Plant the lowest growing bulbs, such as crocus, anemone, and hyacinth toward the front of your grouping, the position the rest in order of height, assuring that the tallest ones are in back. Large globe alliums look stunning behind a bed of daffodil and grape hyacinth.

Trench planting

Once the location and type of bulbs are chosen, you're ready to plant. If you are grouping several types of bulbs in the same large area, dig a trench or crater to the depth of your largest bulb. Place your bulbs in the hole, pointed end up. You can plant the bulbs close together, but don't let them touch. Firmly press the bulb, making sure its flat end (base) is at the appropriate depth. You may wish to add a little bonemeal or bulb food at this point to add minerals to the soil. Next, fill in the trench with soil to the depth required for your next bulb, and plant them, again adding a little bone meal. Repeat the process until you reach the depth of your shallowest planting (some are as little as 3-4 inches deep) and fill in the trench to ground level. (Note: if you are planting bulbs that have different blooming times, it's OK to overlap a few of the bulbs planted at different depths. The earlier bloomers will be finished as the later ones start to emerge.) Thoroughly soak the area with water and add 3-5 inches of mulch (leaves, straw or grass clippings work well). If the weather remains very dry in the weeks after planting, additional watering may be required until the ground freezes hard.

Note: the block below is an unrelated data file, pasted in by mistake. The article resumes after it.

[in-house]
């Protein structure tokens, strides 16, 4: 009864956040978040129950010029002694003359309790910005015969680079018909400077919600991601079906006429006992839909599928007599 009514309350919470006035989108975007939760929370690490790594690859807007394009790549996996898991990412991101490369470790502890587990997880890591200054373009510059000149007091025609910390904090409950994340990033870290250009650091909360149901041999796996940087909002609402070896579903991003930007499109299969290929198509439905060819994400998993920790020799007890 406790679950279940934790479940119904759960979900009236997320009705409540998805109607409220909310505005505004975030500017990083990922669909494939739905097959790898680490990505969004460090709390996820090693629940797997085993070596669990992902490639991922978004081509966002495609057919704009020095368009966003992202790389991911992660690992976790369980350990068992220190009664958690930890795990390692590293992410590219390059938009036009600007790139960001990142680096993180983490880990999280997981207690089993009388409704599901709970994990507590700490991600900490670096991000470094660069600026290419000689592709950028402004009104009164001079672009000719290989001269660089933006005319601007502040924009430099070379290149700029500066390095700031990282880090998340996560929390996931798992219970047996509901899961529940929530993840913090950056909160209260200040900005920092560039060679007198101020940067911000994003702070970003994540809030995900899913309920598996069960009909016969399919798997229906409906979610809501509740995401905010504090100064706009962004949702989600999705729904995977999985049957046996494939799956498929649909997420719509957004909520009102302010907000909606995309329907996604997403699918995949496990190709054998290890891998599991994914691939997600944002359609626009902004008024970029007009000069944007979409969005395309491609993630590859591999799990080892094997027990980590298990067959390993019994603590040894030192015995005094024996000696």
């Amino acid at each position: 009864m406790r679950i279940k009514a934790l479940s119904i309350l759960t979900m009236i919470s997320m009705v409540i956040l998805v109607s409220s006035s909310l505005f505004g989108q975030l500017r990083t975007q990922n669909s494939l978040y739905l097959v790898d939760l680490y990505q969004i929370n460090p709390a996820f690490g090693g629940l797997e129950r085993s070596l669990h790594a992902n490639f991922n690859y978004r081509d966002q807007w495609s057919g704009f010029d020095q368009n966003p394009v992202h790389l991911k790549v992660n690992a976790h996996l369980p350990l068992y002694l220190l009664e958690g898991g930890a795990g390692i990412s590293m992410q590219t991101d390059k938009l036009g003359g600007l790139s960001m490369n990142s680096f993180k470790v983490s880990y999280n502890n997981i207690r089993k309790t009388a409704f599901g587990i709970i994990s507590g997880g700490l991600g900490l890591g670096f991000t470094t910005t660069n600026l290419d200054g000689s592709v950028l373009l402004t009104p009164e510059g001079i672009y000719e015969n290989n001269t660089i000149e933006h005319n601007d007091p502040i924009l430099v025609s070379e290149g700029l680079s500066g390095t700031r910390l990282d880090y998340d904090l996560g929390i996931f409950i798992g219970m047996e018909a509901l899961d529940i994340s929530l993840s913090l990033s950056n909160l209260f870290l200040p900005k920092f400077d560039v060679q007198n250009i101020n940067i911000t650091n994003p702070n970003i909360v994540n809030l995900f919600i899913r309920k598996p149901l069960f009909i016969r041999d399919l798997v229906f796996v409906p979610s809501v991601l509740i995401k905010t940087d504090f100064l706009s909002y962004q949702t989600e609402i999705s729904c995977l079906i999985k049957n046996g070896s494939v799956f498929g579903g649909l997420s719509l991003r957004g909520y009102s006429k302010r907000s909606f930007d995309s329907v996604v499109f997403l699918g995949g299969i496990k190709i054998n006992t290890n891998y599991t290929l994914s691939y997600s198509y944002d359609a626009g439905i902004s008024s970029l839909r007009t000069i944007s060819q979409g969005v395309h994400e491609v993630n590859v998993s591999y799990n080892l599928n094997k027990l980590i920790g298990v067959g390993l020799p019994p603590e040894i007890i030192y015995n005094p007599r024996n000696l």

Individual planting

Choose the sites you want to place your bulbs and dig a hole to the required depth with a shovel or trowel. Better yet, using a proper bulb planter will make quick work of digging with measuring marks to assure you are planting at the correct depth. For large-quantity planting, a Garden Weasel bulb planter minimizes stooping and its sharp blade cuts through the soil. Fertilize and mulch as mentioned for trench planting.

As the ground warms in the spring, carefully remove the mulch. Reapply the mulch if a hard frost threatens. Treat your bulbs as perennials. Leave them in the ground. If after a few years, they are starting to crowd each other, they may need to be divided. Tulips and hyacinth generally do not multiply each year, but daffodils and grape hyacinth (muscari) multiply freely. This process is known as “naturalization," and some packages will state “good for naturalizing". If you want to make a dramatic statement in an open woodland or low traffic area, a mixture of daffodil and muscari create a heavenly display. With any bulb, make sure the ones you plant are firm, discarding any soft or moldy stock.

What to plant?

Fleet Farm carries a large variety of spring bloomers, from early-blooming crocus and tulips, to show-stopping allium and exotic Fritillaria. You'll discover tulips in every shade of the rainbow, daffodil varieties by the dozen, fragrant hyacinth, and delicate anemone. If it's your first time planting bulbs, choose at least 3-4 varieties that bloom at varying times, and add to your assortment annually with new favorites. Rodents do not like daffodil bulbs, so if you have a problem with these critters, intersperse daffodils throughout your other bulbs.

Happy planting!